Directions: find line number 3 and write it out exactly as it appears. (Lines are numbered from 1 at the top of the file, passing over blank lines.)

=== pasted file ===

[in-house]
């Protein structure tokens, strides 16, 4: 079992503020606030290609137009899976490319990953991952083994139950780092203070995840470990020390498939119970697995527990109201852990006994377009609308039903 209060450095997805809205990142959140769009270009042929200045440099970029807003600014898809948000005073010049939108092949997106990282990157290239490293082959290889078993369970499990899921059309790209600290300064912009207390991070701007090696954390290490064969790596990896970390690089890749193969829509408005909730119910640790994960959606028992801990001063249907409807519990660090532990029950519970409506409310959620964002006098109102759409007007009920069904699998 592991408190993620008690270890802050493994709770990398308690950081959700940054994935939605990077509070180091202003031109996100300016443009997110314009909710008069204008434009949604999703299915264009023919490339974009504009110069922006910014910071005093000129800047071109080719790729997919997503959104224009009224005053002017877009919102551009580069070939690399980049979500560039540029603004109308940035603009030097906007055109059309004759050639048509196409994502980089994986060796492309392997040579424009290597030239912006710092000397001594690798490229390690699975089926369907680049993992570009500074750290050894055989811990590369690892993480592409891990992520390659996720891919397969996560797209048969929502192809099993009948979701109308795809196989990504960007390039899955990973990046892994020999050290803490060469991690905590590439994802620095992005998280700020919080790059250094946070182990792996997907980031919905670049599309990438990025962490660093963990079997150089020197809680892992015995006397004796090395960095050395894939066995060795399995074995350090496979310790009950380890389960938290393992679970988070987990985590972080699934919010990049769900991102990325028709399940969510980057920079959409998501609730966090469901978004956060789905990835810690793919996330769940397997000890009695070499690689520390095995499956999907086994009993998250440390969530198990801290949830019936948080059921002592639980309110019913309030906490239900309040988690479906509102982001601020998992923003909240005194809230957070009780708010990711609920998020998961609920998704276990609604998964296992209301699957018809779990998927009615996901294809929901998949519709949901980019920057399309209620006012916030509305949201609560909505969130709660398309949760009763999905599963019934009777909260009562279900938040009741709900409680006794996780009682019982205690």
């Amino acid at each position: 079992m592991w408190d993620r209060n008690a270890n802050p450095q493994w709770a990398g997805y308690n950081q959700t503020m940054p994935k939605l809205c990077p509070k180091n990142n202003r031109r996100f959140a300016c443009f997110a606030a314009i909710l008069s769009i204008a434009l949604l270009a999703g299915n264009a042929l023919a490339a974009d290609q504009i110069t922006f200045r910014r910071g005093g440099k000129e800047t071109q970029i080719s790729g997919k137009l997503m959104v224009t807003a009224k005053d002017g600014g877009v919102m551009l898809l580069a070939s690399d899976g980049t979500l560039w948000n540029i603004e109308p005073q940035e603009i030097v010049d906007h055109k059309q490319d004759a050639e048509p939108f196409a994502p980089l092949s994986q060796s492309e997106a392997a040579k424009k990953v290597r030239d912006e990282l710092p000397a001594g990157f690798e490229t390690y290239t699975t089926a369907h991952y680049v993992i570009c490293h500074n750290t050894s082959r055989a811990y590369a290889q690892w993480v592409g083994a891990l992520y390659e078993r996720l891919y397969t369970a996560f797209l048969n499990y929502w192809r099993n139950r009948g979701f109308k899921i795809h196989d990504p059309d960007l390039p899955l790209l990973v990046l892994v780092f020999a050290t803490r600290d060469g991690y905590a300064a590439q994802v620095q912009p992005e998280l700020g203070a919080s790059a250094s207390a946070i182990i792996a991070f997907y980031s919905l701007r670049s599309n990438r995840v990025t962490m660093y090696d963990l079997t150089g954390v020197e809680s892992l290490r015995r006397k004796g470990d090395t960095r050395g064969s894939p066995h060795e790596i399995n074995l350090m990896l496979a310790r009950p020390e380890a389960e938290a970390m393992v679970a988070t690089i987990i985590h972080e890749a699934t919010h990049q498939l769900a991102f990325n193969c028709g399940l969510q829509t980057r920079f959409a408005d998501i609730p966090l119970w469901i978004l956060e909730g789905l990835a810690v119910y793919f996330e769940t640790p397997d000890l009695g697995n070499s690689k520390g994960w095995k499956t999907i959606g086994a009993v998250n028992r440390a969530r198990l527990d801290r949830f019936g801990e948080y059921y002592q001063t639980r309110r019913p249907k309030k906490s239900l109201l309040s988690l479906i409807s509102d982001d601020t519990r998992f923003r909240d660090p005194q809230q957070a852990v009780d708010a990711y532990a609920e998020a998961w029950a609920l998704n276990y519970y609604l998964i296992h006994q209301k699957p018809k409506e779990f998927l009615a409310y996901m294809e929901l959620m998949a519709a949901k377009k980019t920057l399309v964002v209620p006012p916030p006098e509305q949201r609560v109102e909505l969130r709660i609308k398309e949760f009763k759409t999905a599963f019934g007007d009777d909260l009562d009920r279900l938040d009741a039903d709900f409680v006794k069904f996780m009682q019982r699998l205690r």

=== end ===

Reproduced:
């Amino acid at each position: 079992m592991w408190d993620r209060n008690a270890n802050p450095q493994w709770a990398g997805y308690n950081q959700t503020m940054p994935k939605l809205c990077p509070k180091n990142n202003r031109r996100f959140a300016c443009f997110a606030a314009i909710l008069s769009i204008a434009l949604l270009a999703g299915n264009a042929l023919a490339a974009d290609q504009i110069t922006f200045r910014r910071g005093g440099k000129e800047t071109q970029i080719s790729g997919k137009l997503m959104v224009t807003a009224k005053d002017g600014g877009v919102m551009l898809l580069a070939s690399d899976g980049t979500l560039w948000n540029i603004e109308p005073q940035e603009i030097v010049d906007h055109k059309q490319d004759a050639e048509p939108f196409a994502p980089l092949s994986q060796s492309e997106a392997a040579k424009k990953v290597r030239d912006e990282l710092p000397a001594g990157f690798e490229t390690y290239t699975t089926a369907h991952y680049v993992i570009c490293h500074n750290t050894s082959r055989a811990y590369a290889q690892w993480v592409g083994a891990l992520y390659e078993r996720l891919y397969t369970a996560f797209l048969n499990y929502w192809r099993n139950r009948g979701f109308k899921i795809h196989d990504p059309d960007l390039p899955l790209l990973v990046l892994v780092f020999a050290t803490r600290d060469g991690y905590a300064a590439q994802v620095q912009p992005e998280l700020g203070a919080s790059a250094s207390a946070i182990i792996a991070f997907y980031s919905l701007r670049s599309n990438r995840v990025t962490m660093y090696d963990l079997t150089g954390v020197e809680s892992l290490r015995r006397k004796g470990d090395t960095r050395g064969s894939p066995h060795e790596i399995n074995l350090m990896l496979a310790r009950p020390e380890a389960e938290a970390m393992v679970a988070t690089i987990i985590h972080e890749a699934t919010h990049q498939l769900a991102f990325n193969c028709g399940l969510q829509t980057r920079f959409a408005d998501i609730p966090l119970w469901i978004l956060e909730g789905l990835a810690v119910y793919f996330e769940t640790p397997d000890l009695g697995n070499s690689k520390g994960w095995k499956t999907i959606g086994a009993v998250n028992r440390a969530r198990l527990d801290r949830f019936g801990e948080y059921y002592q001063t639980r309110r019913p249907k309030k906490s239900l109201l309040s988690l479906i409807s509102d982001d601020t519990r998992f923003r909240d660090p005194q809230q957070a852990v009780d708010a990711y532990a609920e998020a998961w029950a609920l998704n276990y519970y609604l998964i296992h006994q209301k699957p018809k409506e779990f998927l009615a409310y996901m294809e929901l959620m998949a519709a949901k377009k980019t920057l399309v964002v209620p006012p916030p006098e509305q949201r609560v109102e909505l969130r709660i609308k398309e949760f009763k759409t999905a599963f019934g007007d009777d909260l009562d009920r279900l938040d009741a039903d709900f409680v006794k069904f996780m009682q019982r699998l205690r």